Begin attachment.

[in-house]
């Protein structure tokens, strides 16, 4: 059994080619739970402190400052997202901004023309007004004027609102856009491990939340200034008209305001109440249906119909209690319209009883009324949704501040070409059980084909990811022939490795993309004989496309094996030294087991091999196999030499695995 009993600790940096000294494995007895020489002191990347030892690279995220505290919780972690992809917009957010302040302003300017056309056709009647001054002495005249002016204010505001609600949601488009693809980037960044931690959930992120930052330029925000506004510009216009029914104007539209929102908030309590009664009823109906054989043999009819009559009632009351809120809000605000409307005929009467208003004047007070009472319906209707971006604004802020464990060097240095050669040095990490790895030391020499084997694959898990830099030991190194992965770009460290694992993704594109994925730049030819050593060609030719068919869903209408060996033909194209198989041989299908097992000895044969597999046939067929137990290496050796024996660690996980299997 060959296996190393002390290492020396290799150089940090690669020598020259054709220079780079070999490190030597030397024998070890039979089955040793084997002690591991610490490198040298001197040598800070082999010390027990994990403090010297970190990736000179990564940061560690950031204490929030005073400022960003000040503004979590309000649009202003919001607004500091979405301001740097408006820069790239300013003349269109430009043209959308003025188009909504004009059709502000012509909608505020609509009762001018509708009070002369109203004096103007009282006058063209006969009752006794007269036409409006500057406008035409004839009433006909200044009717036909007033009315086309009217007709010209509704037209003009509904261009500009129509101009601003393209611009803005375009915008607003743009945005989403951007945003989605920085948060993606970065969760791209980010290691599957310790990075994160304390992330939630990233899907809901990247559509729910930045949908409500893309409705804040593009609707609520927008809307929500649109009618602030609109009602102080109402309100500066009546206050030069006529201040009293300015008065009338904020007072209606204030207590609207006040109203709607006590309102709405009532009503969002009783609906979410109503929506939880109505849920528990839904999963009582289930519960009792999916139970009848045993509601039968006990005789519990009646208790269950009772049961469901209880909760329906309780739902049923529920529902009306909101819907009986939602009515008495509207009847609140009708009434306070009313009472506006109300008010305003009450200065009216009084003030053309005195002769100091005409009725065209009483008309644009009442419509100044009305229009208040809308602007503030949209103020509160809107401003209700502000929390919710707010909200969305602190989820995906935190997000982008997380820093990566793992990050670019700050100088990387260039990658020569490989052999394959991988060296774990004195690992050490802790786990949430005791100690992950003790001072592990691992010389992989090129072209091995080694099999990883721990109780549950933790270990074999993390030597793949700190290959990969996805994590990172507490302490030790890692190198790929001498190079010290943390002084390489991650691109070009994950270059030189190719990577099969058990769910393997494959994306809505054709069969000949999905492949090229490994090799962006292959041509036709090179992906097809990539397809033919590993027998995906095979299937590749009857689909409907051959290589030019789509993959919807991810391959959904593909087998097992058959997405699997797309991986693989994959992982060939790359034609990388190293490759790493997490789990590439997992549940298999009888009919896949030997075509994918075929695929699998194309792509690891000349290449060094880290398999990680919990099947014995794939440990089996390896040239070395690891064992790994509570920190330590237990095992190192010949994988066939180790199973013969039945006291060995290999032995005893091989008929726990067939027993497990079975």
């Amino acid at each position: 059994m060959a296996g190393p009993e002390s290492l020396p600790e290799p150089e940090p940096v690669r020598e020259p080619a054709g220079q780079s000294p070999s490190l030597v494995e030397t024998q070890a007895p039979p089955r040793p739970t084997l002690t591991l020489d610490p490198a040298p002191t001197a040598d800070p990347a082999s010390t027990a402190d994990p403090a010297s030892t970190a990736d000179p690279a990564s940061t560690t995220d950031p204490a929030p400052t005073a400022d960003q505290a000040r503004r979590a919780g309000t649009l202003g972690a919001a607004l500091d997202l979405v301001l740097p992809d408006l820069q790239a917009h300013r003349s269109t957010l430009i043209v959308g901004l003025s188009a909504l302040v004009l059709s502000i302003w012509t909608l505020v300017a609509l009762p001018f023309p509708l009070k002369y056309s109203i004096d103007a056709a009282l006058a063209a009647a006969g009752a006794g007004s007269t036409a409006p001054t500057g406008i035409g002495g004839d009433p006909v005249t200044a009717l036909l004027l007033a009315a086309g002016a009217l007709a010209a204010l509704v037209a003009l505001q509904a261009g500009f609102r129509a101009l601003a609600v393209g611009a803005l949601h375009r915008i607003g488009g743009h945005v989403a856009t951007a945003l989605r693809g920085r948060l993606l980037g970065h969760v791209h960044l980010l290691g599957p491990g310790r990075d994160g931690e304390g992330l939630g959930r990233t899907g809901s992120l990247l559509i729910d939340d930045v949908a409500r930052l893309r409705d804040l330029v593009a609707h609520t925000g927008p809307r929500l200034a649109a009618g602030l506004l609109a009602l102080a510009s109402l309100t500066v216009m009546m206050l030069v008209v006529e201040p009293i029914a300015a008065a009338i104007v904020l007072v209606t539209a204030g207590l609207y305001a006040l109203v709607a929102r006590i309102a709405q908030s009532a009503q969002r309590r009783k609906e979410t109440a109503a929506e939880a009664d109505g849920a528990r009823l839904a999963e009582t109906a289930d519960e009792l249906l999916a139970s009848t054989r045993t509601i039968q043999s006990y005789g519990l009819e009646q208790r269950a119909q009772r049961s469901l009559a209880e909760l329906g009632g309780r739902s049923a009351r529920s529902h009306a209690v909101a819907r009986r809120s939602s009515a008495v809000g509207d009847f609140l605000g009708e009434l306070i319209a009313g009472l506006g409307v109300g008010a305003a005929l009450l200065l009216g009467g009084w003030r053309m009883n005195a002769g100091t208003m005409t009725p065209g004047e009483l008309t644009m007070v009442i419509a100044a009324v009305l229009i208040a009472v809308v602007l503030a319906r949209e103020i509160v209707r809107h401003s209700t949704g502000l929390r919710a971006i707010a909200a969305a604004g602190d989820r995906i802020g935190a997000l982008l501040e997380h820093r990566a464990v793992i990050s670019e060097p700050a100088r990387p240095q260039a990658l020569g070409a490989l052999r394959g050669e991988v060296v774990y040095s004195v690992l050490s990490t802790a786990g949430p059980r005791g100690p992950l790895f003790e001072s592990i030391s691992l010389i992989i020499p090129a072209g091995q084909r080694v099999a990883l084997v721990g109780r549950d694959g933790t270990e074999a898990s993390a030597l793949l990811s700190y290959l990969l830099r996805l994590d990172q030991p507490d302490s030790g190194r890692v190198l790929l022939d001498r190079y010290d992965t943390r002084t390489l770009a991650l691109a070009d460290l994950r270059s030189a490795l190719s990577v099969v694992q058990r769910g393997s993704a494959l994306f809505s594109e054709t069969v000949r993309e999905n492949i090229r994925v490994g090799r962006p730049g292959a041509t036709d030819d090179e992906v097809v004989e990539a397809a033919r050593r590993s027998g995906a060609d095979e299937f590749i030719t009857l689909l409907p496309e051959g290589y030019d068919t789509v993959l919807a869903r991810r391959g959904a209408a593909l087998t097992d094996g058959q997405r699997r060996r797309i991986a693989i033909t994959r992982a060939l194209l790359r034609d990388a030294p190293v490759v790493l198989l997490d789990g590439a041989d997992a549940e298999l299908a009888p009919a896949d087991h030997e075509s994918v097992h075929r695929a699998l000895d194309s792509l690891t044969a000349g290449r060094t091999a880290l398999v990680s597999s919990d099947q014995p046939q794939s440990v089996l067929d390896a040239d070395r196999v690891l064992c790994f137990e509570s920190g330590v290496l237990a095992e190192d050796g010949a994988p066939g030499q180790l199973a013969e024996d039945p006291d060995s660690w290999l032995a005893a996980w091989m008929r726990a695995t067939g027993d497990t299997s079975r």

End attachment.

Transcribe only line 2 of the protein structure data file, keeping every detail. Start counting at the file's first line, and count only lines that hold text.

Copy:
């Protein structure tokens, strides 16, 4: 059994080619739970402190400052997202901004023309007004004027609102856009491990939340200034008209305001109440249906119909209690319209009883009324949704501040070409059980084909990811022939490795993309004989496309094996030294087991091999196999030499695995 009993600790940096000294494995007895020489002191990347030892690279995220505290919780972690992809917009957010302040302003300017056309056709009647001054002495005249002016204010505001609600949601488009693809980037960044931690959930992120930052330029925000506004510009216009029914104007539209929102908030309590009664009823109906054989043999009819009559009632009351809120809000605000409307005929009467208003004047007070009472319906209707971006604004802020464990060097240095050669040095990490790895030391020499084997694959898990830099030991190194992965770009460290694992993704594109994925730049030819050593060609030719068919869903209408060996033909194209198989041989299908097992000895044969597999046939067929137990290496050796024996660690996980299997 060959296996190393002390290492020396290799150089940090690669020598020259054709220079780079070999490190030597030397024998070890039979089955040793084997002690591991610490490198040298001197040598800070082999010390027990994990403090010297970190990736000179990564940061560690950031204490929030005073400022960003000040503004979590309000649009202003919001607004500091979405301001740097408006820069790239300013003349269109430009043209959308003025188009909504004009059709502000012509909608505020609509009762001018509708009070002369109203004096103007009282006058063209006969009752006794007269036409409006500057406008035409004839009433006909200044009717036909007033009315086309009217007709010209509704037209003009509904261009500009129509101009601003393209611009803005375009915008607003743009945005989403951007945003989605920085948060993606970065969760791209980010290691599957310790990075994160304390992330939630990233899907809901990247559509729910930045949908409500893309409705804040593009609707609520927008809307929500649109009618602030609109009602102080109402309100500066009546206050030069006529201040009293300015008065009338904020007072209606204030207590609207006040109203709607006590309102709405009532009503969002009783609906979410109503929506939880109505849920528990839904999963009582289930519960009792999916139970009848045993509601039968006990005789519990009646208790269950009772049961469901209880909760329906309780739902049923529920529902009306909101819907009986939602009515008495509207009847609140009708009434306070009313009472506006109300008010305003009450200065009216009084003030053309005195002769100091005409009725065209009483008309644009009442419509100044009305229009208040809308602007503030949209103020509160809107401003209700502000929390919710707010909200969305602190989820995906935190997000982008997380820093990566793992990050670019700050100088990387260039990658020569490989052999394959991988060296774990004195690992050490802790786990949430005791100690992950003790001072592990691992010389992989090129072209091995080694099999990883721990109780549950933790270990074999993390030597793949700190290959990969996805994590990172507490302490030790890692190198790929001498190079010290943390002084390489991650691109070009994950270059030189190719990577099969058990769910393997494959994306809505054709069969000949999905492949090229490994090799962006292959041509036709090179992906097809990539397809033919590993027998995906095979299937590749009857689909409907051959290589030019789509993959919807991810391959959904593909087998097992058959997405699997797309991986693989994959992982060939790359034609990388190293490759790493997490789990590439997992549940298999009888009919896949030997075509994918075929695929699998194309792509690891000349290449060094880290398999990680919990099947014995794939440990089996390896040239070395690891064992790994509570920190330590237990095992190192010949994988066939180790199973013969039945006291060995290999032995005893091989008929726990067939027993497990079975």